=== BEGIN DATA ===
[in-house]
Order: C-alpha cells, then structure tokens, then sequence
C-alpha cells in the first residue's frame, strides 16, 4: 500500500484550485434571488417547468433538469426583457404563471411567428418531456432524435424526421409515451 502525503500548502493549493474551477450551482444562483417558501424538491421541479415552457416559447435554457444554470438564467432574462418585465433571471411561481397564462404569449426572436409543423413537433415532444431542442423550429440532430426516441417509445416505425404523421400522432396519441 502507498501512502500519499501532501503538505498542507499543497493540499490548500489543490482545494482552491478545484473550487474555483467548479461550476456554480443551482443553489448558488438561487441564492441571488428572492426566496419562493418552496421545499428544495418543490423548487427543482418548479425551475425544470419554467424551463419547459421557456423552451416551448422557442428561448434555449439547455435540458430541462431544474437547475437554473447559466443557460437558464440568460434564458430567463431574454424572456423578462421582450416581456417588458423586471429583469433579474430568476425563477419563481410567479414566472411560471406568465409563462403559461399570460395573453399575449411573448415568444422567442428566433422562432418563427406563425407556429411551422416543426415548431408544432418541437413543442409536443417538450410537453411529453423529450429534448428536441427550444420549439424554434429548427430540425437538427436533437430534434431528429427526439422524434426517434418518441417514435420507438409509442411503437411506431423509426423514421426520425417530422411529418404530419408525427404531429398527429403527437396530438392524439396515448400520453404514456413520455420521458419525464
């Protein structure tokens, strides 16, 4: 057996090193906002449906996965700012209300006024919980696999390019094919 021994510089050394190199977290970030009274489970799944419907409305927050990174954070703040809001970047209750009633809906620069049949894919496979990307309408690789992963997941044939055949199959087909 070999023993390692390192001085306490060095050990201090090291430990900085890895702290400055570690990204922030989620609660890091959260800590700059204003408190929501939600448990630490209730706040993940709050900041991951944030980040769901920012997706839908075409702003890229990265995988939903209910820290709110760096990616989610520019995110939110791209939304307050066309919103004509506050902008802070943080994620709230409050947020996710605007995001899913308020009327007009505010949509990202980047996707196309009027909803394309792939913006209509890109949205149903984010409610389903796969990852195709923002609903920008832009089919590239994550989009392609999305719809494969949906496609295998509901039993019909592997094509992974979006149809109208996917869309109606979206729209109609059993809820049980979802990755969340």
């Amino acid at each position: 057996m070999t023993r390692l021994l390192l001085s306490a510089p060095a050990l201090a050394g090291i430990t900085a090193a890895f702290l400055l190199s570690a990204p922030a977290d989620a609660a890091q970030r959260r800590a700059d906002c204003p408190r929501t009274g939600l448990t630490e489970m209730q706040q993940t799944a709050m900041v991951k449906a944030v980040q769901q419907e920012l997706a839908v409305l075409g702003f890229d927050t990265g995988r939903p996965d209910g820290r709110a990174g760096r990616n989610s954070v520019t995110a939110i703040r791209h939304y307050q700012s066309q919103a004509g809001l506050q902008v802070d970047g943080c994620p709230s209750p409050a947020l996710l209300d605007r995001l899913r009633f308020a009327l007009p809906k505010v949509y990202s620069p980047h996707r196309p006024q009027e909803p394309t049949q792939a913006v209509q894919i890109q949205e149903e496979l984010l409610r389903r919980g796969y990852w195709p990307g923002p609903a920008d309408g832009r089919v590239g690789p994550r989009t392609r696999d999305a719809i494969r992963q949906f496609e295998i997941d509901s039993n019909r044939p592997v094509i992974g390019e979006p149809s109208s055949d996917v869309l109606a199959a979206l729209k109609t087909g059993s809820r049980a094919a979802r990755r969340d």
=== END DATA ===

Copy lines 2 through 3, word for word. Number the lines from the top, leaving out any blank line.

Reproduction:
Order: C-alpha cells, then structure tokens, then sequence
C-alpha cells in the first residue's frame, strides 16, 4: 500500500484550485434571488417547468433538469426583457404563471411567428418531456432524435424526421409515451 502525503500548502493549493474551477450551482444562483417558501424538491421541479415552457416559447435554457444554470438564467432574462418585465433571471411561481397564462404569449426572436409543423413537433415532444431542442423550429440532430426516441417509445416505425404523421400522432396519441 502507498501512502500519499501532501503538505498542507499543497493540499490548500489543490482545494482552491478545484473550487474555483467548479461550476456554480443551482443553489448558488438561487441564492441571488428572492426566496419562493418552496421545499428544495418543490423548487427543482418548479425551475425544470419554467424551463419547459421557456423552451416551448422557442428561448434555449439547455435540458430541462431544474437547475437554473447559466443557460437558464440568460434564458430567463431574454424572456423578462421582450416581456417588458423586471429583469433579474430568476425563477419563481410567479414566472411560471406568465409563462403559461399570460395573453399575449411573448415568444422567442428566433422562432418563427406563425407556429411551422416543426415548431408544432418541437413543442409536443417538450410537453411529453423529450429534448428536441427550444420549439424554434429548427430540425437538427436533437430534434431528429427526439422524434426517434418518441417514435420507438409509442411503437411506431423509426423514421426520425417530422411529418404530419408525427404531429398527429403527437396530438392524439396515448400520453404514456413520455420521458419525464